Officials, dignitaries and bereaved families were invited to Lincoln Cathedral to pay their respects to those we’ve lost and recognise the contributions they made to our communities.
They were greeted by a guard of honour formed by representatives from each force in England, Wales, Scotland and Northern Ireland, and uniformed police officers from overseas forces.
Key figures from across the UK attended the emotional event, including Home Secretary Priti Patel.
Lincolnshire Police Chief Constable Chris Haward, who spoke at the service, said it was a privilege to take part and honour those who made the ultimate sacrifice.
He said at the conclusion of the service: “It has been an honour for Lincolnshire to host the 2021 National Police Memorial Day.
“Men and women on the frontline, up and down the country, put themselves in harm’s way every day to protect and serve.
“They keep our communities safe from danger and make great sacrifices to do so.
“Being a police officer is more than just a job.
“It is a path that many could not walk, and we should feel proud every single day.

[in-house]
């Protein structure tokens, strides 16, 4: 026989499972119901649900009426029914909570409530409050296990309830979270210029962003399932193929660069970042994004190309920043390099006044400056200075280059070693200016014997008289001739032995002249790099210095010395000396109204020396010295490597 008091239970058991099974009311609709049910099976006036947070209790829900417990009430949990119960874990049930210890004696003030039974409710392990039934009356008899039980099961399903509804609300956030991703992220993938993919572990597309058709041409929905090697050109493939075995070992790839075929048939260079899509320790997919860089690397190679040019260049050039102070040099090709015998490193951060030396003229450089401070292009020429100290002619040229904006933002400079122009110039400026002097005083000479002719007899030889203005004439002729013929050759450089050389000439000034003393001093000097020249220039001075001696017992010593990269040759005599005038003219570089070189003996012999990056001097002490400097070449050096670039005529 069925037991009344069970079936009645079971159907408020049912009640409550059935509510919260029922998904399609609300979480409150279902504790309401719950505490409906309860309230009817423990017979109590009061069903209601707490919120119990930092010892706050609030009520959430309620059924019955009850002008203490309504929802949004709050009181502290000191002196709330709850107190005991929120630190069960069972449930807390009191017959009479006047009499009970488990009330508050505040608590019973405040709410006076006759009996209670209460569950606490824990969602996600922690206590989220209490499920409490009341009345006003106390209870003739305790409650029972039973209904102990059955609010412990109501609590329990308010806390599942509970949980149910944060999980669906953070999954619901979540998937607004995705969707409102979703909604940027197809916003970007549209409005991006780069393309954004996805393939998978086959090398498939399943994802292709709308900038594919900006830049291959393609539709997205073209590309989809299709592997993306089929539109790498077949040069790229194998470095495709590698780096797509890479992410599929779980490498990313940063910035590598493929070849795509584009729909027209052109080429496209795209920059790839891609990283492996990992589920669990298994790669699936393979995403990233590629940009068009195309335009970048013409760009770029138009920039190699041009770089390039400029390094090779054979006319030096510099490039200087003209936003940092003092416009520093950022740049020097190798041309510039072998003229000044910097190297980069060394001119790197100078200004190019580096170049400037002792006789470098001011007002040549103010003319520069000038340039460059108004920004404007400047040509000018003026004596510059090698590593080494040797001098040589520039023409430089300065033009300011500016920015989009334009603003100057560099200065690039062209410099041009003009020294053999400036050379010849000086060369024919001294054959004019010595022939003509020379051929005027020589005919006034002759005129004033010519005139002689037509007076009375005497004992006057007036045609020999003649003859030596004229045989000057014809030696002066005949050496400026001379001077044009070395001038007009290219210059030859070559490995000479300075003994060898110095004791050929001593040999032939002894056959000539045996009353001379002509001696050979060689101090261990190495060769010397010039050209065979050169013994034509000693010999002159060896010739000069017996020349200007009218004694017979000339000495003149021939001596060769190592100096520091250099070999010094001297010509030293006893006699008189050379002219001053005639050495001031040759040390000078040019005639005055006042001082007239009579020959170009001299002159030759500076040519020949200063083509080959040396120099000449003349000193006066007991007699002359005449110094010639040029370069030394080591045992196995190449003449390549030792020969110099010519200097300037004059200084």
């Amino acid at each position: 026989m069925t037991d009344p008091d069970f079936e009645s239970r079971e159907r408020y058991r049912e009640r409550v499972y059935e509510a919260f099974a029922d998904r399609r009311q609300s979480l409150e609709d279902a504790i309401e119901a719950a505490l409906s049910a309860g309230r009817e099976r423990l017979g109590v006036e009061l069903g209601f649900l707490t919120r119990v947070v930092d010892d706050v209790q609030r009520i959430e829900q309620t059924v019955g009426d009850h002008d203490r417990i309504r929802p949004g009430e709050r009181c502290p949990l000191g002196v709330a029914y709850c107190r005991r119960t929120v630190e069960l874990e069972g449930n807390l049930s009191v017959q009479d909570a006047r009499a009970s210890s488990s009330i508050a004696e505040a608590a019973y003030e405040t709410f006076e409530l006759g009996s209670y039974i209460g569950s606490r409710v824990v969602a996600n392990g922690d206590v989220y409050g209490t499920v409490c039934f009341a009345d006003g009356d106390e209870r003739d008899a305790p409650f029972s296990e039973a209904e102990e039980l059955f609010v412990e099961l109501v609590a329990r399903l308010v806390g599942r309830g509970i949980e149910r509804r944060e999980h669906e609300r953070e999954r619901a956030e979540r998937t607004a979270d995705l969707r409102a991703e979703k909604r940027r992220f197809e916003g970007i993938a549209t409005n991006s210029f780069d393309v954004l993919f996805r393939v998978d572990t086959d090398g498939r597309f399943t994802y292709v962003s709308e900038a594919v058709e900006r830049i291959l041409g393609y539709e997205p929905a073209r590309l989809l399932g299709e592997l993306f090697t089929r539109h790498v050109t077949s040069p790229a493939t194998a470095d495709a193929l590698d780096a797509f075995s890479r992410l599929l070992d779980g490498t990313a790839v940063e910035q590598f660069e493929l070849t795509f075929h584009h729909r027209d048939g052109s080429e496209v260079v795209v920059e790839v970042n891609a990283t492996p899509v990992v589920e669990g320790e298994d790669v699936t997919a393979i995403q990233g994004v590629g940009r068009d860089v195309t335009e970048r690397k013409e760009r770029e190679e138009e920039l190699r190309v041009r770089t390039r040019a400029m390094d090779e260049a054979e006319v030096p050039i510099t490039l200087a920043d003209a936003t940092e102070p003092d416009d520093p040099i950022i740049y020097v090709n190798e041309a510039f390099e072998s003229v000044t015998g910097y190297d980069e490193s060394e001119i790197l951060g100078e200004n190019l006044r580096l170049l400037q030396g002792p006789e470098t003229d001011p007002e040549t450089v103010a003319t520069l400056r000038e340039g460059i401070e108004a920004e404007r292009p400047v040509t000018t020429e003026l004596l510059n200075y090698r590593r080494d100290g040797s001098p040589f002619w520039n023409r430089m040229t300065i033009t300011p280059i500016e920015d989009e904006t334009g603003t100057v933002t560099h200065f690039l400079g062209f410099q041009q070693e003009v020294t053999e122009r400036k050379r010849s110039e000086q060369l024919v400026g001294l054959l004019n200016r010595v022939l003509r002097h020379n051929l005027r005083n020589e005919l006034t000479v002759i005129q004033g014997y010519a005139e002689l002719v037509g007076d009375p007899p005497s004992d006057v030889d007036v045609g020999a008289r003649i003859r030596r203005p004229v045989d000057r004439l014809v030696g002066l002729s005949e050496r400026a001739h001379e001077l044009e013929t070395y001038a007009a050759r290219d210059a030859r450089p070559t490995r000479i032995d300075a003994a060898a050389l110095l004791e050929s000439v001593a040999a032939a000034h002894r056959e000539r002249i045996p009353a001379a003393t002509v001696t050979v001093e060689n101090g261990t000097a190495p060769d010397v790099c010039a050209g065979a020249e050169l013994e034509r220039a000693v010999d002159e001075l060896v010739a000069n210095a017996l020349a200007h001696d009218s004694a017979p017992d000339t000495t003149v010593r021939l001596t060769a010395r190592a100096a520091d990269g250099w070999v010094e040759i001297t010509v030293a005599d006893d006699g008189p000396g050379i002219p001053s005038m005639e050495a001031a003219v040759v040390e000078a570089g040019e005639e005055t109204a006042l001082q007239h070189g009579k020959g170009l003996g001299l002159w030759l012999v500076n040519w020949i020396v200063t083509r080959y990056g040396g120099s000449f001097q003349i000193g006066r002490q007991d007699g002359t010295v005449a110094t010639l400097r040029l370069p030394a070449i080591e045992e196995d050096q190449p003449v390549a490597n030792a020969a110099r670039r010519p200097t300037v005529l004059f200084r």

“They are all normal people, doing extraordinary things in the name of justice.
“Some give up their lives in the line of duty to make sure men, women and children have a safer community to live and work in.
“But our fallen colleagues will always remain part of the police family and we will always remember them.
“It was a privilege to take part in the service on Sunday.”
Candles from each of the four nations of the United Kingdom of Great Britain and Northern Ireland were lit by loved ones to remind us of the devotion and commitment, exemplified by those whom we remembered today.
There was silence in the auditorium as green, blue and red petals of remembrance descended from the gallery before the Last Post was sounded.
National Police Chaplain, Reverend Canon David Wilbraham MBE, led the service.